On the other hand, clearly, youth marginality has undeniable consequences in the processes of subjectivation and lifestyles. Young people seem to have internalised the negative representations of their lifestyles conveyed by the media, but this does not prevent them from being attached to their social networks, which are a major foundation of young people’s identity constructions. Marginality seems to also favour the feelings of distrust of the institutions, which is expressed by distancing youth organisations from government initiatives because they may constitute a deviant identity for young people. It should be noted that in most cases, this distrust of power does not lead to a questioning of the dominant values of society. Work, school and family remain privileged places for young people to anchor their identities and acquire recognition.

 

In this sense, at the same time, the marginalised (memekh or mengi as some young boys identify themselves) positions of football fans in Arab societies permits us to see them as an innovative and creative manner to manage their situation. These marginalised social groups struggle in their immediate day-to-day activities for a share of urban services, alternative economic strategies, alternative means of production and for their ‘right to the city’ (de Certau, 1984). The Zapatistes in Tunis, White Knights or Ultras al Ahly in Cairo have been creating social spaces to establish and manage organised movements that represent an alternative to the social, political and cultural marginalisation of young people.

 

Therefore, it is very important to relate this kind of reaction with marginality in its dual dimension, material and symbolic, as well as other state programmes that seek to regulate youth initiatives, understood as "problematic" social spheres, as Loic Wacqüant suggests. Thus, criminalisation and de-politicisation of the turbulence associated with football fans and urban marginality are ongoing and mutually reinforcing, cyclically linked as occurs in both Europe and the United States.It illuminates marginalisation and social liminality (translating alternatively as civic invisibility or hypervisibility) and could detect new forms of urban marginality and identify the activities of the state aiming to marginalise it initially and regulate it later, and thereby evaluate emerging inequality in the age of the spread of social insecurity.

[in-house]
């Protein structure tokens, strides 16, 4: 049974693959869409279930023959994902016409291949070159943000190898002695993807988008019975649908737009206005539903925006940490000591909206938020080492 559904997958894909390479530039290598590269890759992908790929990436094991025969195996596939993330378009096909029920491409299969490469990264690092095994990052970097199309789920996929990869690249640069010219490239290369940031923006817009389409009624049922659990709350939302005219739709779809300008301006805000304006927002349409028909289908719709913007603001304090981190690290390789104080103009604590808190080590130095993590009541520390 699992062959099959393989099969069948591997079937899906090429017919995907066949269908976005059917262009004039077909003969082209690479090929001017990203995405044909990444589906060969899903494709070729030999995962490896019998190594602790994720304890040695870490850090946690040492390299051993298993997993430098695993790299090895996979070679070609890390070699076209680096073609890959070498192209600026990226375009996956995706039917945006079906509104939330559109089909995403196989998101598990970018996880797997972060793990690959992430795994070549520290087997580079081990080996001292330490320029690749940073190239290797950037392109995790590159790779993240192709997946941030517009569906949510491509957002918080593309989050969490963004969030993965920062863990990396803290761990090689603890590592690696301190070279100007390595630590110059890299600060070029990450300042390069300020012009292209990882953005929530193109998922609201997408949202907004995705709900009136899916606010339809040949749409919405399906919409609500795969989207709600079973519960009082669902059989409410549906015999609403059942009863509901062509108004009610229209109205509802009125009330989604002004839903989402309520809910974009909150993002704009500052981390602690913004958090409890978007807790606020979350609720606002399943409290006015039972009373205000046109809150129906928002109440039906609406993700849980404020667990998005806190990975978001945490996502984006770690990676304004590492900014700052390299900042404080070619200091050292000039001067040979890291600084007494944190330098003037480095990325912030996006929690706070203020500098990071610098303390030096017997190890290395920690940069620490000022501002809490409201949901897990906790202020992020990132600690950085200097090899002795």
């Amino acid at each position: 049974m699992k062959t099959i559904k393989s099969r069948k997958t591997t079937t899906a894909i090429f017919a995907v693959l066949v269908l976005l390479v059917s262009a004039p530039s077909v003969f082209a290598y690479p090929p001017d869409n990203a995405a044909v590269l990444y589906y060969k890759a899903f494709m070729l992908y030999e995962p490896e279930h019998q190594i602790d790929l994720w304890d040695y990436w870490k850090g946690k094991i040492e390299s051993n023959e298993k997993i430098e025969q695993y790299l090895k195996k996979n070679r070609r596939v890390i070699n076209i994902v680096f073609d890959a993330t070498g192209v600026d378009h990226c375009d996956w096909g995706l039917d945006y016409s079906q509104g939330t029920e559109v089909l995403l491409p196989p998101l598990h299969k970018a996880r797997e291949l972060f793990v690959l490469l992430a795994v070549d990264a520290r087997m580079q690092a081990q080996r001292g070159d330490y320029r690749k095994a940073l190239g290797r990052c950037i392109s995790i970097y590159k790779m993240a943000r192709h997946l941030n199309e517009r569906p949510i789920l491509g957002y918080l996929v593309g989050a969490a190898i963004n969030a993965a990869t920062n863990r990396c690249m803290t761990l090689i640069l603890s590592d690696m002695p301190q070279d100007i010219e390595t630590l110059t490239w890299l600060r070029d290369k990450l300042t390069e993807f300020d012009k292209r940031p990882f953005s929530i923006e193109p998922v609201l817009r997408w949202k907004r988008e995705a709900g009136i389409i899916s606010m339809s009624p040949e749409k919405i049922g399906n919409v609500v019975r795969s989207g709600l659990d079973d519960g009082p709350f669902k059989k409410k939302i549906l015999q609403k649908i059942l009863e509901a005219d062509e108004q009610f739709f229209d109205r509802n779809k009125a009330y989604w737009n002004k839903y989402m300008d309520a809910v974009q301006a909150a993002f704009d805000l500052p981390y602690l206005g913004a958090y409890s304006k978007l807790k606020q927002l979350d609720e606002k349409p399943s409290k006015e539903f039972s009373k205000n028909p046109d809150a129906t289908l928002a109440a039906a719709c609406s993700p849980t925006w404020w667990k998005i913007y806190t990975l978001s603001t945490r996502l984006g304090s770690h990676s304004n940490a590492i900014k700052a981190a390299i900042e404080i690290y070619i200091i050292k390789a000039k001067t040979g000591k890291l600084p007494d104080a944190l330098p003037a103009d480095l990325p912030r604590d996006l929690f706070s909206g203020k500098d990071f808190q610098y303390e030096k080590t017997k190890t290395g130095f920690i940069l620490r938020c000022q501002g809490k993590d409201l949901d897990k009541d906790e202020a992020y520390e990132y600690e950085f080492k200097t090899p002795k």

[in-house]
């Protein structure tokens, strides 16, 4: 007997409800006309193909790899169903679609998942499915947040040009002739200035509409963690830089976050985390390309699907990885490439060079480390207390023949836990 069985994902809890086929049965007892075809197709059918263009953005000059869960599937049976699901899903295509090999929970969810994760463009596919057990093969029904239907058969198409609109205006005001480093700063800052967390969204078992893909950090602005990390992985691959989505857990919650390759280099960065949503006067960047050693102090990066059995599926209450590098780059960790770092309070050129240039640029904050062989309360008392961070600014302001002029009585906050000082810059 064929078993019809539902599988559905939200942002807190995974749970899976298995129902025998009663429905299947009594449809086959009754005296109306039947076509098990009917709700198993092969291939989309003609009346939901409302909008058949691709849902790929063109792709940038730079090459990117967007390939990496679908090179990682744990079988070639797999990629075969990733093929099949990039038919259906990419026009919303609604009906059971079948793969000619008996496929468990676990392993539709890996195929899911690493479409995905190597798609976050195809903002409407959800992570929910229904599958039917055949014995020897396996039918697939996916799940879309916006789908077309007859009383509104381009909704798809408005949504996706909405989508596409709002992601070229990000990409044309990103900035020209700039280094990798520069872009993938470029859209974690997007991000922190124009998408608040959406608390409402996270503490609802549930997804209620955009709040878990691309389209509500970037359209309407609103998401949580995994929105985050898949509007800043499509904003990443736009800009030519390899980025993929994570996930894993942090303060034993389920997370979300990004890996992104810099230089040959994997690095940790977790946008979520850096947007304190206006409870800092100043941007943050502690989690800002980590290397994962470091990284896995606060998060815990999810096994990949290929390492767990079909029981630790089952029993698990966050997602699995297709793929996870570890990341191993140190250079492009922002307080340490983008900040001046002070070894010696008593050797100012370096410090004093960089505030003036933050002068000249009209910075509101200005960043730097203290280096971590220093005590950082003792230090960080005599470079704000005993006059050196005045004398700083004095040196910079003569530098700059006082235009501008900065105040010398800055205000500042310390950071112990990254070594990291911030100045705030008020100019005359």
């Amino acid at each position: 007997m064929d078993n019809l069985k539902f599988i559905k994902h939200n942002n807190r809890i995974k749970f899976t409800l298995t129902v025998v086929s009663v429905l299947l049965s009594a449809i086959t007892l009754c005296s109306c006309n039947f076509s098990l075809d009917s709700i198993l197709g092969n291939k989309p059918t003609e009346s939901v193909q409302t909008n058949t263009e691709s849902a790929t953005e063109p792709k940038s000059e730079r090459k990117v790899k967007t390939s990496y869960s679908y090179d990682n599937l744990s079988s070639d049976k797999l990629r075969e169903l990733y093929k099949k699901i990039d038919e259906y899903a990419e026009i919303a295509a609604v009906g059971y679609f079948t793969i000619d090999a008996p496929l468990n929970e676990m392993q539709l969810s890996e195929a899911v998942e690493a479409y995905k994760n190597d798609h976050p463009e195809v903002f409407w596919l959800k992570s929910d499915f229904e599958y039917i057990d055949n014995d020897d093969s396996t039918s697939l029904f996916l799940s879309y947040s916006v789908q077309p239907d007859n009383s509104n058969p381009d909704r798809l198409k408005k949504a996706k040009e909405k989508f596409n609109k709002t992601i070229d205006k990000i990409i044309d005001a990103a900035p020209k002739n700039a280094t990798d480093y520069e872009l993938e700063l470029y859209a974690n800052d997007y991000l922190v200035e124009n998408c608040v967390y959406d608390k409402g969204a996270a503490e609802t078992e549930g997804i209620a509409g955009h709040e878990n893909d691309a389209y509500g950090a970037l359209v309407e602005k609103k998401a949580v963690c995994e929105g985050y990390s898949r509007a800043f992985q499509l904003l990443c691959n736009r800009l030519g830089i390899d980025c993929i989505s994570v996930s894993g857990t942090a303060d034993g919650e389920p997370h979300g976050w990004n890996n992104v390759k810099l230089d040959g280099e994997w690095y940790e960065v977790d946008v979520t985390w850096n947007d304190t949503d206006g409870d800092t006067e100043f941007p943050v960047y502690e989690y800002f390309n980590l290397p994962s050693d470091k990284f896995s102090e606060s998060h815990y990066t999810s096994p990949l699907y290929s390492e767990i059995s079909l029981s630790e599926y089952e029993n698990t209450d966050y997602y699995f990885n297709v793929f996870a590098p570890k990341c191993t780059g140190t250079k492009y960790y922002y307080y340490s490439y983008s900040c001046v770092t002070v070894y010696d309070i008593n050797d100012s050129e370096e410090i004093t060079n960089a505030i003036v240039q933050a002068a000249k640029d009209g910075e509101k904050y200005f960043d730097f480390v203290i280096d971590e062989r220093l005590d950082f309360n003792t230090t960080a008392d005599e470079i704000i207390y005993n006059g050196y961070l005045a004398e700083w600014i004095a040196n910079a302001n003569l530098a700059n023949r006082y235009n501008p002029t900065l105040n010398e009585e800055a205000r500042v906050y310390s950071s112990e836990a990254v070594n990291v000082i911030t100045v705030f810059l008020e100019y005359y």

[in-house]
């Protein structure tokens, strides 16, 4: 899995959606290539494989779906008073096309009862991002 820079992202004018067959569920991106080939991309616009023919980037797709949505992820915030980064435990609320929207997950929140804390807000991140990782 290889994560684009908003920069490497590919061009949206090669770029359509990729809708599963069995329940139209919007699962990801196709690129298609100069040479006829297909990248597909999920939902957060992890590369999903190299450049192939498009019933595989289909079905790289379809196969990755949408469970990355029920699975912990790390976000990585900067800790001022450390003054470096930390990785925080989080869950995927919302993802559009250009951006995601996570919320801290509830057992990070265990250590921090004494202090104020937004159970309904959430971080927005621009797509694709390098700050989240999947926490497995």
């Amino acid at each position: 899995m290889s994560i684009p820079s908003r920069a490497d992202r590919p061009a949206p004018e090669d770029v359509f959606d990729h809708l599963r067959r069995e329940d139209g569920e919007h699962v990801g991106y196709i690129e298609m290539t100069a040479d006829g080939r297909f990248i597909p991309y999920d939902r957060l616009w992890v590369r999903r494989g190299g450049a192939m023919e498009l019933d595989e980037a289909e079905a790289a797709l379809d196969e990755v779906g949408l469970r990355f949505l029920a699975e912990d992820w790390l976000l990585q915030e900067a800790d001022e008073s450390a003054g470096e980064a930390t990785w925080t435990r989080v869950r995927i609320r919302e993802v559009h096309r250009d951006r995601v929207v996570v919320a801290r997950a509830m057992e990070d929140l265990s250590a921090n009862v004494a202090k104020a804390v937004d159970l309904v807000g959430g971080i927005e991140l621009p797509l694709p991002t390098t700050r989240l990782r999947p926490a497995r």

References:

 

Barth, F., Ethnic groups and boundaries. The social organization of culture difference. Oslo: Universitetsforlaget, 1969.

Bayat, A., “Marginality: curse or cure?” in: Bush, R. and Ayeb, H., Marginality and Exclusion in Egypt, London: Zed Books, 2012.

De Certeau, M., The Practice of Everyday Life. University of California Press, Berkeley, 1984.

Foucault, M., Sécurité, territoire, population. Cours au Collège de France, 1977-1978, Paris: Gallimard, 2004.

Swedenburg, T., “Imagined Youths", in: Sowers, J. and Toensing, C., The journey to Tahrir. Revolution, Protest, and Social Change in Egypt, 1999-2011. Verso and New Left Books, 2012.

Wacqüant, L., "Marginality, ethnicity and penality in the neo-liberal city: an analytic cartography". Ethnic and Racial Studies 37 (10), 2014, pp.1687–1711.